'We Hunt Together': TV Review

WE HUNT TOGETHER - Hermione Cornfield -Dipo Ola- Publicity -H 2020
BBC Studios/UKTV/Ludovic Robert
An auspicious premise undermined by too many twists.

Hermione Corfield and Babou Ceesay star in Showtime's cat-and-mouse thriller about a pair of London killers on the lam.

The first kill on the new Showtime mystery We Hunt Together is a no-brainer. The victim, who dies instantly by a knife thrust into the base of his skull, is a would-be rapist who, were he to survive the night, would have gotten Baba (Dipo Ola), a former child soldier waiting for British immigration officials to grant him asylum, deported back to the Democratic Republic of the Congo. Each subsequent murder, though, gets harder to justify.

That's one of the few ways that We Hunt Together maintains its narrative momentum, which is frequently undercut by writer Gaby Hull's pulling the rug out from under the audience again and again, until there's little reason to care about his characters or their fates. The pulpy, too-twisty six-part thriller (which aired earlier this summer in the UK on the Alibi channel) follows Baba's star-crossed romance with Freddy (Hermione Corfield), a young woman who delights in her ability to make her new boyfriend do terrible things to men who've wronged her. Those include their initial target, whose attempted sexual assault on Freddy was thwarted by Baba.

Searching for the couple, also on the "hunt," are newly paired detectives Lola (Eve Myles) and Jackson (Babou Ceesay). Jackson's Ned Flanders-esque sunniness and storied background in internal affairs immediately brings out the retreating hermit in Lola — for good reason. She's got big secrets to hide, especially from a cop willing to tell on other cops, even if Jackson's unflappable cheerfulness makes him akin to a pair of blinding white sneakers just out of the box secretly begging to be dirtied up. Their gradually defrosting partnership, with each just a bit too condescending at the start, makes for a natural, though not particularly compelling, contrast to Baba and Freddy's volatile alliance.

Unfortunately, the bulk of We Hunt Together is dedicated to the stubbornly underwritten Baba and the only theoretically intriguing Freddy. The latter is meant to be a smug mastermind, but in nearly every episode, she makes the kind of basic mistakes even a casual viewer of crime procedurals would know to avoid, like letting the detectives questioning her know that she believes herself to be smarter than they are. Frequent flashbacks to Freddy's teenage years (with Freya Durkan playing her younger self), when she was sent away by her parents after an unspecified tragedy, suggest there might be a righteous if morally compromised logic to her targets — a promise of thematic complication that's undermined by another ostensibly shocking reveal. At least Corfield, unlike her co-stars, gets enough layers in her character for a memorably multi-dimensional performance.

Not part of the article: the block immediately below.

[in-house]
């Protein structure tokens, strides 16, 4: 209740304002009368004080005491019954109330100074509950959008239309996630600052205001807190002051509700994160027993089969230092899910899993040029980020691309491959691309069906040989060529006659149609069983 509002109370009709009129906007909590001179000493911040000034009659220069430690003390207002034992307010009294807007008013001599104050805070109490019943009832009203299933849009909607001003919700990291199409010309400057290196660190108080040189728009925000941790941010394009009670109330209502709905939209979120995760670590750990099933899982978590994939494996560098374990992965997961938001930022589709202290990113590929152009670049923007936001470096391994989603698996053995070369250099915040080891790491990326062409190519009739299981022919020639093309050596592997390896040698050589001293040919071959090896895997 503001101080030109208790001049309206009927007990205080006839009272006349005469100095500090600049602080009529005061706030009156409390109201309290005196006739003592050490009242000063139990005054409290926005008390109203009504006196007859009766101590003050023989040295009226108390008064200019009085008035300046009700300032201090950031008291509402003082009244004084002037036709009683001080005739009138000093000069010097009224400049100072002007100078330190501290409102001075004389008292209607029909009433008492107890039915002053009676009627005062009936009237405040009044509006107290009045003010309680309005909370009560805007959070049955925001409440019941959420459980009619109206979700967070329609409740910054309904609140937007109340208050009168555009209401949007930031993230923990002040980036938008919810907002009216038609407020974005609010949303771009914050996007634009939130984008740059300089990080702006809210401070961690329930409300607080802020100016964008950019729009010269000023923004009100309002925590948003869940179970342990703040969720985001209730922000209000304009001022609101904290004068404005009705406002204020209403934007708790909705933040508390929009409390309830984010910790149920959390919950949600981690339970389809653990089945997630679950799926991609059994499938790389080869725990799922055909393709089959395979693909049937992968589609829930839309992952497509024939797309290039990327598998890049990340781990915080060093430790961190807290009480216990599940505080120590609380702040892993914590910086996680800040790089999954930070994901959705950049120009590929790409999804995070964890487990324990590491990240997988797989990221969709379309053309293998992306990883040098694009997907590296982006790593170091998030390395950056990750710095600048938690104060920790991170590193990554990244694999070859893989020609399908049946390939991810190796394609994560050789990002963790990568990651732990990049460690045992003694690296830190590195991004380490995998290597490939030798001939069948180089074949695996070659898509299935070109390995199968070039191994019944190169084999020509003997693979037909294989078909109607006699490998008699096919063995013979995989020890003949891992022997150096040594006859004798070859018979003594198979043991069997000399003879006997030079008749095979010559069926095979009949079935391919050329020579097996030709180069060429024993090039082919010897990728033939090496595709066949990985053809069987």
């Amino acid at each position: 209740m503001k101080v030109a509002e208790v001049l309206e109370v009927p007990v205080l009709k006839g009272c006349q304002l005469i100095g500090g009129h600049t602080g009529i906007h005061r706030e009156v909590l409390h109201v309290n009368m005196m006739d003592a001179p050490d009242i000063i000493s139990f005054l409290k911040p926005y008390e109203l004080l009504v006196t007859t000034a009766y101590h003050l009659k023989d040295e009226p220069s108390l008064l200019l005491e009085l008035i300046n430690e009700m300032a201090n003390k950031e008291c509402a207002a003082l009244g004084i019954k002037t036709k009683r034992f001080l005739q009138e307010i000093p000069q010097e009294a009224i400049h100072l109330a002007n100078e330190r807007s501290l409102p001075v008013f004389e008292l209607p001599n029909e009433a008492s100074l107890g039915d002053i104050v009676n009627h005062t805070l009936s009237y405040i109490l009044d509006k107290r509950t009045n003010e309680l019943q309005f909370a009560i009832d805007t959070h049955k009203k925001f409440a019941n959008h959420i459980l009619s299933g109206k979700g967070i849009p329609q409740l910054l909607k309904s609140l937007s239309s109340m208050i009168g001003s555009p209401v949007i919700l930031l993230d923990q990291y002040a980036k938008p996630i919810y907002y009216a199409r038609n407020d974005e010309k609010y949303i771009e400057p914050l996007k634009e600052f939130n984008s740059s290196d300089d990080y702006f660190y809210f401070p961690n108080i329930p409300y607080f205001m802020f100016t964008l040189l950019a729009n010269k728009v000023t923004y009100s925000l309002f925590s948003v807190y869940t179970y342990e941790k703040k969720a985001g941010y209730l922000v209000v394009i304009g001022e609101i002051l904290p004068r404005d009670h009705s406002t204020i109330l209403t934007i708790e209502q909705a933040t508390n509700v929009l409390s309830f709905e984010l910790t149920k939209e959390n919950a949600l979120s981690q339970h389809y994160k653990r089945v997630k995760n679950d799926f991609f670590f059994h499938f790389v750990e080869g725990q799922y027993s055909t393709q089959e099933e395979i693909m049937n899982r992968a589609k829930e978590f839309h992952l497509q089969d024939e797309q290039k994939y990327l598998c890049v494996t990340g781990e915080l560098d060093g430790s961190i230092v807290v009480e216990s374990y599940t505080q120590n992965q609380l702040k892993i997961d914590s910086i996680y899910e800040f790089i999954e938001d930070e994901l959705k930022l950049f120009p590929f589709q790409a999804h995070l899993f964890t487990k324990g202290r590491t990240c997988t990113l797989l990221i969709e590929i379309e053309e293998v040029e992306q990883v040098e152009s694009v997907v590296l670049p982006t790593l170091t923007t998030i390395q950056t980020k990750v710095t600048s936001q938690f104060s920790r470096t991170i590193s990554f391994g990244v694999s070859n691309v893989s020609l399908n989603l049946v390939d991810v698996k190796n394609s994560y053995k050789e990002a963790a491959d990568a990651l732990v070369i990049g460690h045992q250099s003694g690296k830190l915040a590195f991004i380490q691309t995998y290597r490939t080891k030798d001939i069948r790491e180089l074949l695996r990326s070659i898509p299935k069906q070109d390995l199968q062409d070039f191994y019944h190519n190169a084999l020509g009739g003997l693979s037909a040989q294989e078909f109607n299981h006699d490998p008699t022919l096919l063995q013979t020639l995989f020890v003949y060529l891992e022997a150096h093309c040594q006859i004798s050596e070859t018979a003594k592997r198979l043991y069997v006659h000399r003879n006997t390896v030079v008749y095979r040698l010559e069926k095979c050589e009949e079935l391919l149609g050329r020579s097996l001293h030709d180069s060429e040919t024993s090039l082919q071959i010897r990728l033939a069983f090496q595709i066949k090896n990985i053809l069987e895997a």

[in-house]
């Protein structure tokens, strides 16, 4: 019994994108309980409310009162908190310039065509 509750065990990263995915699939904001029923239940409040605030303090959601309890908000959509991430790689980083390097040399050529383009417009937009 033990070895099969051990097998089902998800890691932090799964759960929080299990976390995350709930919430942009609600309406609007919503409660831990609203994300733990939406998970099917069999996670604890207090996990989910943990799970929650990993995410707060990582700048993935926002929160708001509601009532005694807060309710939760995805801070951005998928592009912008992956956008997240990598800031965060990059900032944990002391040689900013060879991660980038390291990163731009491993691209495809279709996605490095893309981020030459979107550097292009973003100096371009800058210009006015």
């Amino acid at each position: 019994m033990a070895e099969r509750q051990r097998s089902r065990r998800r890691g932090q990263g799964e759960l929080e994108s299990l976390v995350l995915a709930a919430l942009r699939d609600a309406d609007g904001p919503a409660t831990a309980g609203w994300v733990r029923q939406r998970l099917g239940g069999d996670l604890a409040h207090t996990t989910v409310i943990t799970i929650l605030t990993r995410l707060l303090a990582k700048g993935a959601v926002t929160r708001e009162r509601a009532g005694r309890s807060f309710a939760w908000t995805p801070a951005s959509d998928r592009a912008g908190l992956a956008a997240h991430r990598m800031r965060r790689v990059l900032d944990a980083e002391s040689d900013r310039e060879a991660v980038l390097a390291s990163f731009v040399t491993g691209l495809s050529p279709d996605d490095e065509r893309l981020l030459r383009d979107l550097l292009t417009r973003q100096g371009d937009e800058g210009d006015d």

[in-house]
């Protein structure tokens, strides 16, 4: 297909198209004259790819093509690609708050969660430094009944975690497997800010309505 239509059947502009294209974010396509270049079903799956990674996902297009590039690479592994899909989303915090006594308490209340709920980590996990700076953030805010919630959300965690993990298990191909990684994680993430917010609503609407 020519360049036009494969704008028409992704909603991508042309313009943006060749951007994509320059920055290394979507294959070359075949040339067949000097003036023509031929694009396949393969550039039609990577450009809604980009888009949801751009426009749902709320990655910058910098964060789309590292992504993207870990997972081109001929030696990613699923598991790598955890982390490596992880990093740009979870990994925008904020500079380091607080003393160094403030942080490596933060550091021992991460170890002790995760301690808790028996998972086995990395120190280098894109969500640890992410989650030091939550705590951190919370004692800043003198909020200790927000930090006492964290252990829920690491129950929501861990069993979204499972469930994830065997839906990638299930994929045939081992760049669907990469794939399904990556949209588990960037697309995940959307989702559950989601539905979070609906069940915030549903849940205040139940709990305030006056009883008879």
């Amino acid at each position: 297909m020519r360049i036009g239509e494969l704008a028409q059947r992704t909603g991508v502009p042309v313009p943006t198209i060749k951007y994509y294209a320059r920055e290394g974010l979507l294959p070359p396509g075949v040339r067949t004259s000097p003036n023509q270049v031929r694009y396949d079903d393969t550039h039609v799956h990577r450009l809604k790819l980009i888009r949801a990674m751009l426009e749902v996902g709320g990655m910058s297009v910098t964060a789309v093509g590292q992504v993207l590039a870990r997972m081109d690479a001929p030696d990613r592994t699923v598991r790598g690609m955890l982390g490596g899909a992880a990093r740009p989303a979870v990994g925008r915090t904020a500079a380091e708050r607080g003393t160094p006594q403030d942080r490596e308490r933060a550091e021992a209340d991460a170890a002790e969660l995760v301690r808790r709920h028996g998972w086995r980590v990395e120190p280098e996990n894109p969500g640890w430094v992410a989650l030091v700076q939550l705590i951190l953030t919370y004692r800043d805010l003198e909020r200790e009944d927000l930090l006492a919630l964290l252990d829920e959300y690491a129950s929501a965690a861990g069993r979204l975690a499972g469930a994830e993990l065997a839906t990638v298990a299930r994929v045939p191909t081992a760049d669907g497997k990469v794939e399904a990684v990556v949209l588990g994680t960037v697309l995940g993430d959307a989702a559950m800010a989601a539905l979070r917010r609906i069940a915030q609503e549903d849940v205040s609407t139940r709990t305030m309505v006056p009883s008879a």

In contrast, the characterization of Baba is a lurid letdown, his trauma mostly an excuse for hallucinatory jump scares and a convenient efficiency in his and Freddy's killings. Admittedly, We Hunt Together isn't striving for a sensitive depiction of the rehabilitation of ex-child soldiers. But for a character who's seeking redemption for his past actions, he's bizarrely willing to compromise his ethics — or risk his immigration status — for a woman he's just met, especially one as obviously disturbed as Freddy.

Despite the best efforts of Corfield and Ola, as well as series director Carl Tibbetts' gorgeously haunted London, Baba and Freddy's neon-lit affair never quite gels, which makes the later episodes, in which their feelings for each other are harshly clarified, particularly numbing. Tibbetts reliably wrings suspense out of individual scenes, but after just a few episodes, the tension between wanting this harebrained Bonnie and Clyde to be caught and to be free had completely dissipated. All the fluorescent pinks and purples in England can't cover up the haze of indifference that remains.

Cast: Babou Ceesay, Hermione Corfield, Eve Myles, Dipo Ola, Kamara Abraham, Freya Durkan

Premieres Sunday, Aug. 10, at 10 p.m. ET/PT on Showtime